# Chess Ratings - How They Work

• erik
• | Aug 23, 2007
• | 198698 views

Like it or not, we ALL have a chess rating. You may not care at all about your rating, or you may be whining every time it goes down in the slightest. You might be someone who plays a game a year, or someone who plays 1,000 a day. Still, there is a number out there that represents how well you play chess. Well, that's the theory, anyway.

To understand chess ratings you have to understand two things: #1 - that you have a TRUE rating that perfectly represents your strength of play, and #2 - that that TRUE rating will never be known and so we have to use statistics to get as close as possible to the truth. I'm writing this article in response to many people who ask about ratings and need a simple explanation of how they work. (I only know about all this because of a recent super-in-depth statistics course I took and my research in building Chess.com!)

There are two main rating systems, and each one has its merits.

The Elo System (used by the United States Chess Federation, FIDE, and many other online chess sites) is popular for two reason - it has been around for a long time, and it is simple. The idea is this: given two chess players of different strengths, we should be able to calculate the % chance that the better player will win the game. For example, Garry Kasparov has ~100% chance of beating my 4-year-old daughter. But he may only have a ~60% chance of beating another Grandmaster. So when playing that other Grandmaster, if he wins 6 games out of 10, his rating would stay the same. If he won 7 or more, it would go up, and 5 of less, his rating would go down. Basically, the wider the spread of the ratings, the higher percentage of games the higher rated player is expected to win. So to calculate a person's rating after playing a few games you calculate the average ratings of his opponents, and then how many games he was expected to win, and then plug it into a formula that spits out the new rating. Simple enough. Well, it turns out, that is maybe TOO simple.

I wish there was some simple analogy to explain all this, but there isn't. It all comes back to this: you have a theoretically exact chess rating at any given moment, but we don't know what that is and so we have to use math to estimate what it is. There are really smart people out there who work on this stuff for a living, and at the end of it all we get to put their proven methods into our code so that we can all enjoy knowing what little numbers next to our name we deserve.

If you want to read more, check out these articles (WARNING - SEVERE NERD CONTENT AHEAD):

• 5 years ago

Hi, G Raymond ! If the opponent resigns you get point !!

Hi, mufid30 ! When you win a game any way,you get point!!

• 5 years ago

Thank you for your explanation. Now...how do chess ratings work?

• 5 years ago
[COMMENT DELETED]
• 5 years ago

It is not if the number of moves is bigger than 3 or 4. But if there are only 3 moves and you win on time or thanks to abortion you won't gain any rating points.

• 5 years ago

That is important if i won with a checkmate, abort or time?

• 5 years ago

• 5 years ago

Thx for the response Mike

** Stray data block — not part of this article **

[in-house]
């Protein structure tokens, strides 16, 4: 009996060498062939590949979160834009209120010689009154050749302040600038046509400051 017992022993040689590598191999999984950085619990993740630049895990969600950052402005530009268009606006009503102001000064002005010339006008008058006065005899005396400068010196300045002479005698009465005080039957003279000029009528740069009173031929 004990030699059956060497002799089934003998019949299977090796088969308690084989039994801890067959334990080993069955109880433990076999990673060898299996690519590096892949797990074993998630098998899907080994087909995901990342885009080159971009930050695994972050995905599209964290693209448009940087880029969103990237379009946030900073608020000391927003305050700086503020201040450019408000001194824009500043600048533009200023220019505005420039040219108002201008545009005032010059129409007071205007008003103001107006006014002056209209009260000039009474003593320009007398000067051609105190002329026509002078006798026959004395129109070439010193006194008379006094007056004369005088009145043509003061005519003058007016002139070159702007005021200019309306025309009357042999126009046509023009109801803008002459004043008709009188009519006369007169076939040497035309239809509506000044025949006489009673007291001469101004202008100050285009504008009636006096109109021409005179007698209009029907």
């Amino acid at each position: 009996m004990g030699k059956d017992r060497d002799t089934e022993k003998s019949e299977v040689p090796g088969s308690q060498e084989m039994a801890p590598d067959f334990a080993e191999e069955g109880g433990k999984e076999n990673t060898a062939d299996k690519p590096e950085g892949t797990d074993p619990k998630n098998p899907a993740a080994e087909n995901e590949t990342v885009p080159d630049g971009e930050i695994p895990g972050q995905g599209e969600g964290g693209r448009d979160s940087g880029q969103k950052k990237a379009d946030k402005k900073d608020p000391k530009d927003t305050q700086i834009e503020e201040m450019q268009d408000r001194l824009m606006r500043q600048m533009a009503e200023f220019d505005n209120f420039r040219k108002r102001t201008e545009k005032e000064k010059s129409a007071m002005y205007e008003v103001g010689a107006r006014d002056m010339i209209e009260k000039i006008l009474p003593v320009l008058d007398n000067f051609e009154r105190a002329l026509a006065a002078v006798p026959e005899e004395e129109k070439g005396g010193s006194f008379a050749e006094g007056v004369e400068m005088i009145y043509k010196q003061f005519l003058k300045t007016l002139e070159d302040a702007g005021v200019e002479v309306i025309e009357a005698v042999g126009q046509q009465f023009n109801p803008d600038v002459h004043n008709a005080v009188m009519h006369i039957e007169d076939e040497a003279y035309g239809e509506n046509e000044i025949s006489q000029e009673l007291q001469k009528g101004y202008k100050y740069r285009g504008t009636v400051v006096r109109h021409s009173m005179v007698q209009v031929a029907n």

• 5 years ago

No it won't.

• 5 years ago

Thx for the useful article. I used to play club chess a fair while afo and just joined chess.com. I would like to understand whether the rating calculated and allocated by the site is official. I.e. will it be accepted for playing normal club chess?

• 5 years ago

thx i got some info

• 5 years ago

how can i veiw my current ratings?

• 5 years ago

Thanks for explaining it!

• 5 years ago

No, I think it has to be at least 3 moves!

• 5 years ago

Do you get rated when your opponent time run out after two move?

• 5 years ago

P.S. CHESS PLAYERS CHEAT ON THEIR RATINGS,IN FACT IT'S  QUITE COMMON.CHECK PROFILE OF YOUR OPPONENTS.IN OVER THE BOARD-LIVE CHESS-YOU HAVE TO WATCH SOME OF THE MORE NIMBLE FINGERED( OH YEA! THEY MOVE PIECES!! ) AS FOR KASPAROV AND MY DAUGHTER. WHO EVER STARTED THAT GOSSIP NEEDS A GOOD WHIPPING. ALSO WATCH OUT FOR THOSE WHO WILL ONLY PLAY WHITE PIECES--ABORT,ABORT!

• 5 years ago

I don't really care how the ratings or calculated, a more interesting question is when are they calculated.  In standard games an opponent's rating may go up as his other correspondece games finish.  My question is do I get credit for beating the 1200 level player as he was rated in the beginning of the match or for the 1800 level player as his rating was just prior to the end of our match?  I feel this is a good question or I would not bring it up.

• 5 years ago

Bogie, I am not sure about theoretical but you can find practical highest and lowest ratings in my blog post here: http://blog.chess.com/driv4r/highest-and-lowest-rating-on-chesscom

• 5 years ago

So what are the lowest and highest theoretical and practical ratings?

• 5 years ago

platolag, I have also talked about it a lil in my post below but definitely yes for 4, 5 and 7 moves and defo no for 1 move. I might be wrong here but probably no for 3 moves.

• 5 years ago

by GRaymond - 8 months ago
Treviso Italy

Member Since: Mar 2010
Member Points: 352

Question: "is it possible to win points when the opponent resigned after 1 (one), 3 (three), 4 (four) and 5 (five) or 7 (moves) ?